MOORE — Ten children are dead, and Mayor Glenn Lewis wants tornado shelters included in all new homes built in Moore. A proposed municipal ordinance would require a shelter either inside or outside.
“We haven’t talked about this,” Lewis said “We don’t want it to be so expensive that our homes aren’t affordable.”
Lewis said he believes most people will rebuild with a storm shelter. New schools have been built with safe rooms, he said. Moore’s Kelly Elementary was one of the first in the nation to have a safe room.
“When you walk in there, it’s one of the hallways,” Lewis said.
Monday’s tornado, which killed two dozen people, affected 33,000 others and about 12,600 homes. It caused between $1.5 and $2 billion in damages in Moore and south Oklahoma City, according to Oklahoma City Mayor Mick Cornett.
“We built six new schools in Oklahoma City, and they all have safe rooms,” Cornett said.
Pres. Obama is expected to tour the tornado ravaged community Sunday. Wednesday, his Homeland Security secretary, Janet Napolitano, visited Moore with FEMA Director Rich Serino and several state and local officials.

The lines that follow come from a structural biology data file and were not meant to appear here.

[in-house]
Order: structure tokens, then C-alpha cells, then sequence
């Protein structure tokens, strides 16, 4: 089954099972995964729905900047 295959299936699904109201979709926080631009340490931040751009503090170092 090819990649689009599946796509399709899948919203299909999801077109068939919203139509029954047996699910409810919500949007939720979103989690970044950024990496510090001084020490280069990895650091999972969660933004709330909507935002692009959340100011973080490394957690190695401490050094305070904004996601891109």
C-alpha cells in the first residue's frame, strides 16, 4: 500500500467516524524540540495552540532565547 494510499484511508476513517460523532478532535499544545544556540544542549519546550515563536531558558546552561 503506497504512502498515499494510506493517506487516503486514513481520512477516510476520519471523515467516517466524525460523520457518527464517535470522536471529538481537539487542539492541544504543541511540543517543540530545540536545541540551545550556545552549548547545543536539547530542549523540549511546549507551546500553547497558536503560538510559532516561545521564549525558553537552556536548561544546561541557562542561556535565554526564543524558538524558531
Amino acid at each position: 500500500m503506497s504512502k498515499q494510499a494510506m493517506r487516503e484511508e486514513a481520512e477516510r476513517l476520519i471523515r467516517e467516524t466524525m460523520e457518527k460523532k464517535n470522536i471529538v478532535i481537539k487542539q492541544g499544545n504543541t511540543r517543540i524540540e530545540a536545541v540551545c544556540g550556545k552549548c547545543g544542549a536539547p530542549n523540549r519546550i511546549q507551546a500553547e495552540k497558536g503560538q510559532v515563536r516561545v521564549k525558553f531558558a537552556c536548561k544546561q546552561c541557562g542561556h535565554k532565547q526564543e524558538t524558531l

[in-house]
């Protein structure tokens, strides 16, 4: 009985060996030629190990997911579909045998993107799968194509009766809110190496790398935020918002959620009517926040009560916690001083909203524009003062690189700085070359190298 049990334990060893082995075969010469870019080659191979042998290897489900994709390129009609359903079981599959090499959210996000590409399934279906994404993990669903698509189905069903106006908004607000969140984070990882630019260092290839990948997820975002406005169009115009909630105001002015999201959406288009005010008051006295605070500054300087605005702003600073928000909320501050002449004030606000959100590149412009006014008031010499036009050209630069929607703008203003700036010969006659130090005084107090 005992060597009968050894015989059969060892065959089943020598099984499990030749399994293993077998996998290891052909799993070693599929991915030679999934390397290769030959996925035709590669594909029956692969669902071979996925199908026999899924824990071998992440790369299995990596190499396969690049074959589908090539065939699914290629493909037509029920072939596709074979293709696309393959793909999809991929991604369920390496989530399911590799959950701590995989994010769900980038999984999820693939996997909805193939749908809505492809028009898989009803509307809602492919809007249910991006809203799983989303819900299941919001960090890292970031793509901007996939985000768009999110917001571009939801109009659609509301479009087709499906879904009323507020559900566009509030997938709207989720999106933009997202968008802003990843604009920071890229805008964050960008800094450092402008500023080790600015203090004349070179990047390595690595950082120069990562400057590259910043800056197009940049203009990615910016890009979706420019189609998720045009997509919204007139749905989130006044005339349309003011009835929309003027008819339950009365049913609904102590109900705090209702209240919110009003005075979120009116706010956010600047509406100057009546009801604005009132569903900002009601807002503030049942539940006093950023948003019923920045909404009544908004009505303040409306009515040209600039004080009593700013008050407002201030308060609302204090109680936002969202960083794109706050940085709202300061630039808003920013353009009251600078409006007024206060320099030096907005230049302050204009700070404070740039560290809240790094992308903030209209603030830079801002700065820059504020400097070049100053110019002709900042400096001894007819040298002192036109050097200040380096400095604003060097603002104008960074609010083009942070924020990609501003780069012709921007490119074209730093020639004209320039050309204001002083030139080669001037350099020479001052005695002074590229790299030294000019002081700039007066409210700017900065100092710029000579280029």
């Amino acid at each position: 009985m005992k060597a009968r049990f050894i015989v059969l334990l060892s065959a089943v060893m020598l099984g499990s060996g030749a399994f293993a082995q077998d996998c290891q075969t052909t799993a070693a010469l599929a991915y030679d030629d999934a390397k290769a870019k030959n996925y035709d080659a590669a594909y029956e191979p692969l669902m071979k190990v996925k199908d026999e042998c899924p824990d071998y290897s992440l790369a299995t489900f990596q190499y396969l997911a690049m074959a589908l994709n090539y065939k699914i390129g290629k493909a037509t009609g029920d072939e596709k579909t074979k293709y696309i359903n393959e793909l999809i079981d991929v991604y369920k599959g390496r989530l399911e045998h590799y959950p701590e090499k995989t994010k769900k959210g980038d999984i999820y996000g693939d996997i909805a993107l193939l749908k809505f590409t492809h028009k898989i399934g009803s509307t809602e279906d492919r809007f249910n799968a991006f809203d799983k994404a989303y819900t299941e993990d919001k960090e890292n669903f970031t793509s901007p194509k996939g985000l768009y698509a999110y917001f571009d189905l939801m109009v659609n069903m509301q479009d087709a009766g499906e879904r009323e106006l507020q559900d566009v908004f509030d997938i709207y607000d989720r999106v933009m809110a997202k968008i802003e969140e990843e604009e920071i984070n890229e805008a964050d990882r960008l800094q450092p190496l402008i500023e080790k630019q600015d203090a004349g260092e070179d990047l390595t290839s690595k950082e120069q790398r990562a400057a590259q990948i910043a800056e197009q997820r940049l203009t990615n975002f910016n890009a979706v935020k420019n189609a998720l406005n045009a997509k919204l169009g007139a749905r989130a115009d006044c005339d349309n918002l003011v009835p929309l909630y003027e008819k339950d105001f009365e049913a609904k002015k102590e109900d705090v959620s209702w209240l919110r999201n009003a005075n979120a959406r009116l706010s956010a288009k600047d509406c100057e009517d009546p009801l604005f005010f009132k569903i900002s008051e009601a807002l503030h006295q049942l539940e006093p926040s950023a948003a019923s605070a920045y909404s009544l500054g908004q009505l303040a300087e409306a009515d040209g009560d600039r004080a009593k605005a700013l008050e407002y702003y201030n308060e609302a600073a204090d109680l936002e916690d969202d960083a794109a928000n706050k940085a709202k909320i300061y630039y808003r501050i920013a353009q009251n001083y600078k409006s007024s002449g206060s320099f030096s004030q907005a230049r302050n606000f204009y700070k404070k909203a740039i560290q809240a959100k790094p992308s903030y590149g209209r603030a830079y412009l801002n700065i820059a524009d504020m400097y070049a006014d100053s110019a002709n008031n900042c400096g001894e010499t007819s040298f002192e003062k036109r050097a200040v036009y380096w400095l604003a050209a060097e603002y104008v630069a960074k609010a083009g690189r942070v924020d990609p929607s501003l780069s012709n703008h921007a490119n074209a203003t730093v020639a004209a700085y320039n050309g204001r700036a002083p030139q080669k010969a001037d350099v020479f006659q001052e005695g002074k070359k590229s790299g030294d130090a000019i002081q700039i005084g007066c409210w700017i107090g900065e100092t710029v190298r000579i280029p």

Amy Elliott, public information officer for the state Medical Examiner said 23 of the 24 victims have been identified, and families may claim the bodies.
“The examinations have been completed, and they are ready to be released,” Elliott said. She asked for family members to call 405-239-7141 to claim their loved ones.
Elliott said five of the school children died in the Plaza Towers Elementary School of mechanical asphyxia.
That means they likely were trapped under the heavy weight of rubble that did not allow them to breathe.
“There’s no case of death by drowning,” Elliott said, referring to early reports about the school.
Six adults are still presumed missing but may have just walked off, officials said. They are asking residents in the impacted areas to make contact with loved ones.